The Abundance of Bias Creates a Line in the Manning vs. Brady Debates

Ryan MichaelSenior Writer IIIJune 3, 2009

Peyton Manning and Tom Brady have been compared in numerous ways over the years.

The generalization has led many people to believe that it is the most pure form of the "Rings vs. Stats" debate.

If you remove Tom Brady from the equation for a moment, there is a more direct issue with the treatment of Peyton Manning.

It's not so much that Manning needs to be defended, it's more an issue of being exposed to an abundance of bias that creates such a clear separation between fact and adopted fiction that it needs to be brought to light.

Since his days at Tennessee, Peyton Manning has been a long favorite punching bag for the media to deal it's most intensive blows.

Ironic, seeing as some have accused me of doing the same thing to Tom Brady...but that accusation is easy enough to disprove.

There is a clear difference of course between insulting someone, questioning their lack of ability, and pointing out that they have simply done less than someone else.

The latter has been my stance on the Manning vs. Brady debate, but results that don't favor the NFL's Golden Child tend to not be greeted with open arms.

It's a bit strange the way we've learned to treat Tom Brady.

As great as he is, you rarely hear much said about him in a negative light.

With Peyton, I've heard that he's a "choke artist," can't win in the playoffs, has posted inflated numbers due to surrounding talent, run's a finesse style offense, is responsible for an unproductive ground game because he calls his own plays, puts his defense in bad positions which leads to them giving up points, etc.

Just about anything you can think of that isn't idiotically outlandish has been dished out in Peyton's direction.

Some of the criticism is warranted; Peyton's not a perfect player after all.

But how often do you hear anything negative said about Tom Brady?

With as much as I love NFL Network, I think the most negative thing I've heard over the past two years is that Brady might be a little rusty coming off a serious knee injury (which is understandable).

It's easy for people to point out Peyton Manning's 7-8 playoff record, but wouldn't it be just as easy to hear people talk about Brady's lack of exceptional productivity prior to 2007?

But right here, someone might accuse me of "bashing" Tom Brady without understanding the context first.

Saying that someone was impressive but less impressive than another is not the same as attacking them.

But is it an "attack" to point out that Brady has been less productive than Manning while pointing out that Peyton Manning has a less impressive postseason record than Tom Brady isn't?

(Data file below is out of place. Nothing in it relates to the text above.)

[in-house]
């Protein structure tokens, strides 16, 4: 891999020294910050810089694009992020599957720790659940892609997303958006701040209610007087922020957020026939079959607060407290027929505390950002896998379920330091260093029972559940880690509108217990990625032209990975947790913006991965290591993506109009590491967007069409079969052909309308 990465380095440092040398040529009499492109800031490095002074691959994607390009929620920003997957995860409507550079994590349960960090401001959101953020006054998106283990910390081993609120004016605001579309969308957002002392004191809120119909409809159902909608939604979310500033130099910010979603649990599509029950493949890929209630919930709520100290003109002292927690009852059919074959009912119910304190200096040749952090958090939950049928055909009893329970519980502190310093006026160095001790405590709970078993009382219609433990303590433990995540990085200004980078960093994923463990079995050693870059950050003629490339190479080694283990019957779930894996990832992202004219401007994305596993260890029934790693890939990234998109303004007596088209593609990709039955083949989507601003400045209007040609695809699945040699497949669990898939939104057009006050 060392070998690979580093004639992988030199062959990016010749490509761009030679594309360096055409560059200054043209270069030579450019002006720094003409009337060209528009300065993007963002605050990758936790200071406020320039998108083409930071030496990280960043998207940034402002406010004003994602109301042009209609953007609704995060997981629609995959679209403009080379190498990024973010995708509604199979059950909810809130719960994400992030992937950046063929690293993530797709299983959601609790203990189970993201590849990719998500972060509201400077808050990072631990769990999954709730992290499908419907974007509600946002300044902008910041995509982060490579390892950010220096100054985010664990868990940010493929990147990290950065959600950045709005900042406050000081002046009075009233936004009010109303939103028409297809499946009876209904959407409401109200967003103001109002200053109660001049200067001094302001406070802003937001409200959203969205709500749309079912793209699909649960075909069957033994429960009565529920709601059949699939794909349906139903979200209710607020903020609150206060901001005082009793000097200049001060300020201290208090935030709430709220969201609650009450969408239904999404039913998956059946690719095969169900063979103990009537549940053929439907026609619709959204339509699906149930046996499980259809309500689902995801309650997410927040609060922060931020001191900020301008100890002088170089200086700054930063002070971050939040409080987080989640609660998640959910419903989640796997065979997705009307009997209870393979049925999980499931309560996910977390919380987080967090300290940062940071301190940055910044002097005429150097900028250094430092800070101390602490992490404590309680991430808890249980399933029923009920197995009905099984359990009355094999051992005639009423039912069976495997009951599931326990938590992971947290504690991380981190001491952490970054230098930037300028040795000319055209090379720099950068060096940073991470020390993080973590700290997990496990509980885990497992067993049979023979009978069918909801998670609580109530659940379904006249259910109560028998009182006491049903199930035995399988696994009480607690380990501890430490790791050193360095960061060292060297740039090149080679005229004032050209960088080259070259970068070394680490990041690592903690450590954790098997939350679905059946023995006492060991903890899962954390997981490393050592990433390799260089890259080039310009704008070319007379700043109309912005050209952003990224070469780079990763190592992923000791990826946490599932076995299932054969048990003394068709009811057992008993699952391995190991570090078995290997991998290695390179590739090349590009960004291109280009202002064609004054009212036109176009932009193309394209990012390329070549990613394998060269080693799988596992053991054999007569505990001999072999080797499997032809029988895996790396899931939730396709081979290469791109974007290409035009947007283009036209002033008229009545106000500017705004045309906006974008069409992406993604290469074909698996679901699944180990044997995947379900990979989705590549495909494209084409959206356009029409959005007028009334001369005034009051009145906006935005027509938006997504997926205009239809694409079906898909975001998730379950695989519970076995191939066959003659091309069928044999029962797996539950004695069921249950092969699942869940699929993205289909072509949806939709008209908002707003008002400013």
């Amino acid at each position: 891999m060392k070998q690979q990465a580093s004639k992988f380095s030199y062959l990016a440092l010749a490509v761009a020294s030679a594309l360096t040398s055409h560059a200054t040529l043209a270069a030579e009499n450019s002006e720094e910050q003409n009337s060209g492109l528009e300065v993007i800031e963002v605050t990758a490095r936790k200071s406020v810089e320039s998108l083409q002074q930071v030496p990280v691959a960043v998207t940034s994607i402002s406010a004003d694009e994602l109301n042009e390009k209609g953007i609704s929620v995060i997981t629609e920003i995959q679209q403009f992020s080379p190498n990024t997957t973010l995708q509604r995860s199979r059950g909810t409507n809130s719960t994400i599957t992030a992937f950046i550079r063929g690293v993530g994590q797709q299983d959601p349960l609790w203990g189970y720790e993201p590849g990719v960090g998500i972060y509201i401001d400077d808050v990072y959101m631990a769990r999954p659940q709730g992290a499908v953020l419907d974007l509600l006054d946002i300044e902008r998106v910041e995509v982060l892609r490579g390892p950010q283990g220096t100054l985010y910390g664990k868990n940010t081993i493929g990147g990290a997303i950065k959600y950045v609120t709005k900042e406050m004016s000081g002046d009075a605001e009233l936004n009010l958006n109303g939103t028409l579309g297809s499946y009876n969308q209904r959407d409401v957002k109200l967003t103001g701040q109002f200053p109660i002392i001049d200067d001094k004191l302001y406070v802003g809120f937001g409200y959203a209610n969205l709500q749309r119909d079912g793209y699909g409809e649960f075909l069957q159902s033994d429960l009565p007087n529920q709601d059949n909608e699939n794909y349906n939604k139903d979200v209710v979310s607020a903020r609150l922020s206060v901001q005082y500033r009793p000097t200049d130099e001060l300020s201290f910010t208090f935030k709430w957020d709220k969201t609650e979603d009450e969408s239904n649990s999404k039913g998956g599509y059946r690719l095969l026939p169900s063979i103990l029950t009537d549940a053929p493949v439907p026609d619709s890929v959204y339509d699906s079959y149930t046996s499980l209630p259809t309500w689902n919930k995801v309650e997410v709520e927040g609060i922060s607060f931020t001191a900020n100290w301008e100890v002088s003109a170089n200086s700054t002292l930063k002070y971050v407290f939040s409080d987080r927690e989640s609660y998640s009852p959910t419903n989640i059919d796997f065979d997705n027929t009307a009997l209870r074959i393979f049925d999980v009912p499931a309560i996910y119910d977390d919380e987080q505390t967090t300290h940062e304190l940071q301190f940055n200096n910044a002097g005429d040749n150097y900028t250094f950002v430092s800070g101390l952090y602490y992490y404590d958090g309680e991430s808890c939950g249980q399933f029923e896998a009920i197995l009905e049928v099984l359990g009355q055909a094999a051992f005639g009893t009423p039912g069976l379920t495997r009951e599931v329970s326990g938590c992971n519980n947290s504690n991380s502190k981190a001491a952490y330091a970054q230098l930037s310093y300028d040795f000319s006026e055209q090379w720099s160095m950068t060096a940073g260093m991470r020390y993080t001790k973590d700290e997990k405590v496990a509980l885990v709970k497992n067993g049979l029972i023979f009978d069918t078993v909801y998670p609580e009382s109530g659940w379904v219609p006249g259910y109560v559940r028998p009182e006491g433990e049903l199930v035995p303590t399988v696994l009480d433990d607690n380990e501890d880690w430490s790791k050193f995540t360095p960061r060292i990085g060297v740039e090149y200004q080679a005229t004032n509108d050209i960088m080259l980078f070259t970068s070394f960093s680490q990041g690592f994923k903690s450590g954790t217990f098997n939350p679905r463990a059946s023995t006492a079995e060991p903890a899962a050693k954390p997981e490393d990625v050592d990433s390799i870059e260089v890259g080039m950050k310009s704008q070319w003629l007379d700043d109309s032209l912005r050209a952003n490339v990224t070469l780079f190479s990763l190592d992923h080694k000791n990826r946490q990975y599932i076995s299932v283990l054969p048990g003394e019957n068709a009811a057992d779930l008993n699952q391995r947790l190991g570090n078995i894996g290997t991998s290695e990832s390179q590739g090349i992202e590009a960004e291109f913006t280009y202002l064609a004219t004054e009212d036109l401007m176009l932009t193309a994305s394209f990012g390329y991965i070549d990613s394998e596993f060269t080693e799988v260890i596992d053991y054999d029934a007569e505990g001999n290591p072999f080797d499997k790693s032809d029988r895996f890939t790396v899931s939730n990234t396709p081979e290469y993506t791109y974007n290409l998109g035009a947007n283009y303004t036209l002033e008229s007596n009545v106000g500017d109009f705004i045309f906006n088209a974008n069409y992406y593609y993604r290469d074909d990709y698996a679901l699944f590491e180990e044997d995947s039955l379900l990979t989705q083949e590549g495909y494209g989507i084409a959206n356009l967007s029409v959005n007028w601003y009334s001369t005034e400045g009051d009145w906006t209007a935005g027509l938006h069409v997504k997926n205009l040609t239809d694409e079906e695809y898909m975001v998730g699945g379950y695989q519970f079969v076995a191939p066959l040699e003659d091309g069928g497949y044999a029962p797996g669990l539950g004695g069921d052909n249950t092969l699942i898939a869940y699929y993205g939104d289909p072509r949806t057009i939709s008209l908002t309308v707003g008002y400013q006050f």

It's a clear double standard that has reached an alarming rate.

For instance, while everyone is quick to praise Brady for winning three Super Bowls, how often do you hear someone say that "He played well winning three Super Bowls, but it must have really helped to have played with the top-tier defensive squads he did?"

If people are saying it, (especially within the most respected media outlets) I'm not hearing it.

But it has become perfectly acceptable to point out that Peyton Manning has had the benefit of playing with multiple players drafted in the first round at the skills positions.

It's not that pointing that out is unreasonable, it's the double standard that has led it to become socially acceptable to treat one side differently than the other.

Meaning, you often hear that Peyton Manning has been very productive due to being surrounded by quality talent, but you rarely hear that Tom Brady won three Super Bowls due to playing with quality talent on defense.

People have asked how productive Peyton Manning would have been if he was throwing to Deion Branch and David Givens, and that's not an unreasonable question in my opinion.

But how often do people ask how many Super Bowls Tom Brady would have won with the Colts' defense?

Again, the clear double standard.

People said that Peyton Manning choked in the divisional round of the playoffs against the Steelers in 2005.

But how often did you hear that he was sacked five times?

People say that Tom Brady's offensive line let him down in Super Bowl XLII (which they did) and are quick to point out the fact that Brady was sacked five times.

But how many people would say that Tom Brady "choked" in Super Bowl XLII?

So, what I'm essentially saying is something that should be no secret at this point in time.

I'm not saying that Peyton Manning is victimized by the media or that they're out to get him, I'm just pointing out that it has become abundantly clear that what is acceptable for Tom Brady is likely not acceptable for Peyton Manning.

And so long as this double standard is embraced, we will continue to get a more biased presentation of reality.

If it keeps happening, why would I want to point it out?


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